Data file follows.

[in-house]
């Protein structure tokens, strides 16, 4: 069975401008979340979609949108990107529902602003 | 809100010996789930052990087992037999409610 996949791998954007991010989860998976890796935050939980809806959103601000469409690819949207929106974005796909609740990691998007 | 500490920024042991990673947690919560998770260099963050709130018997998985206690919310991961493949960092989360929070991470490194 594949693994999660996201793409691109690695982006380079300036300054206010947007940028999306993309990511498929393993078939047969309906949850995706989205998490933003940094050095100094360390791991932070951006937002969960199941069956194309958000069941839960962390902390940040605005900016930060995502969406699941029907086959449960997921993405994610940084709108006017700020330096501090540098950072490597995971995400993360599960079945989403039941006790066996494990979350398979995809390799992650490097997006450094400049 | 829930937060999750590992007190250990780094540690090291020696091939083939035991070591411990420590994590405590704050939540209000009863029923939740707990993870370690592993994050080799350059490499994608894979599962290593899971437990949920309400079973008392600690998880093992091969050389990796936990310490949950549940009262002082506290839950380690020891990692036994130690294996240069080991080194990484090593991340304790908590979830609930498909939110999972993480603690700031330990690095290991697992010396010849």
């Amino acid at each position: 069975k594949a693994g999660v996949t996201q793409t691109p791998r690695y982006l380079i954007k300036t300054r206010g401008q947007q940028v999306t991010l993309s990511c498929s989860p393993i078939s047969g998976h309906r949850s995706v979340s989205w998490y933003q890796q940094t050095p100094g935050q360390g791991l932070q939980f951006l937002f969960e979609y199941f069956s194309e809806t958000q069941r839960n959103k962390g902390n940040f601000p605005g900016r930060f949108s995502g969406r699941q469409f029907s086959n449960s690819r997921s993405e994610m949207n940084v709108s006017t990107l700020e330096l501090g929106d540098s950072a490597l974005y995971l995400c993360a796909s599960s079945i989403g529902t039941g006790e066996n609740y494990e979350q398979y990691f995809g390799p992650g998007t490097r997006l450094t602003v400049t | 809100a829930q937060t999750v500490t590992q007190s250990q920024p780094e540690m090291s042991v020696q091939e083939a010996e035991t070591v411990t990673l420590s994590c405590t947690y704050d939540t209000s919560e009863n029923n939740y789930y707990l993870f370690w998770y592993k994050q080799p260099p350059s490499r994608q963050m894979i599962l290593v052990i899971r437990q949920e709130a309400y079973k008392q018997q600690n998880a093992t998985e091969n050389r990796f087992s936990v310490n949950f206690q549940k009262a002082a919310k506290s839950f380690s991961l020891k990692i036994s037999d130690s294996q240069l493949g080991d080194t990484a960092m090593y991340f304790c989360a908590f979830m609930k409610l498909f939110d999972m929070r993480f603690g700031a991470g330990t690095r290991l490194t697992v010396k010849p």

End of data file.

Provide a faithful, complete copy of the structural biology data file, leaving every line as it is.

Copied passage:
[in-house]
């Protein structure tokens, strides 16, 4: 069975401008979340979609949108990107529902602003 | 809100010996789930052990087992037999409610 996949791998954007991010989860998976890796935050939980809806959103601000469409690819949207929106974005796909609740990691998007 | 500490920024042991990673947690919560998770260099963050709130018997998985206690919310991961493949960092989360929070991470490194 594949693994999660996201793409691109690695982006380079300036300054206010947007940028999306993309990511498929393993078939047969309906949850995706989205998490933003940094050095100094360390791991932070951006937002969960199941069956194309958000069941839960962390902390940040605005900016930060995502969406699941029907086959449960997921993405994610940084709108006017700020330096501090540098950072490597995971995400993360599960079945989403039941006790066996494990979350398979995809390799992650490097997006450094400049 | 829930937060999750590992007190250990780094540690090291020696091939083939035991070591411990420590994590405590704050939540209000009863029923939740707990993870370690592993994050080799350059490499994608894979599962290593899971437990949920309400079973008392600690998880093992091969050389990796936990310490949950549940009262002082506290839950380690020891990692036994130690294996240069080991080194990484090593991340304790908590979830609930498909939110999972993480603690700031330990690095290991697992010396010849």
């Amino acid at each position: 069975k594949a693994g999660v996949t996201q793409t691109p791998r690695y982006l380079i954007k300036t300054r206010g401008q947007q940028v999306t991010l993309s990511c498929s989860p393993i078939s047969g998976h309906r949850s995706v979340s989205w998490y933003q890796q940094t050095p100094g935050q360390g791991l932070q939980f951006l937002f969960e979609y199941f069956s194309e809806t958000q069941r839960n959103k962390g902390n940040f601000p605005g900016r930060f949108s995502g969406r699941q469409f029907s086959n449960s690819r997921s993405e994610m949207n940084v709108s006017t990107l700020e330096l501090g929106d540098s950072a490597l974005y995971l995400c993360a796909s599960s079945i989403g529902t039941g006790e066996n609740y494990e979350q398979y990691f995809g390799p992650g998007t490097r997006l450094t602003v400049t | 809100a829930q937060t999750v500490t590992q007190s250990q920024p780094e540690m090291s042991v020696q091939e083939a010996e035991t070591v411990t990673l420590s994590c405590t947690y704050d939540t209000s919560e009863n029923n939740y789930y707990l993870f370690w998770y592993k994050q080799p260099p350059s490499r994608q963050m894979i599962l290593v052990i899971r437990q949920e709130a309400y079973k008392q018997q600690n998880a093992t998985e091969n050389r990796f087992s936990v310490n949950f206690q549940k009262a002082a919310k506290s839950f380690s991961l020891k990692i036994s037999d130690s294996q240069l493949g080991d080194t990484a960092m090593y991340f304790c989360a908590f979830m609930k409610l498909f939110d999972m929070r993480f603690g700031a991470g330990t690095r290991l490194t697992v010396k010849p």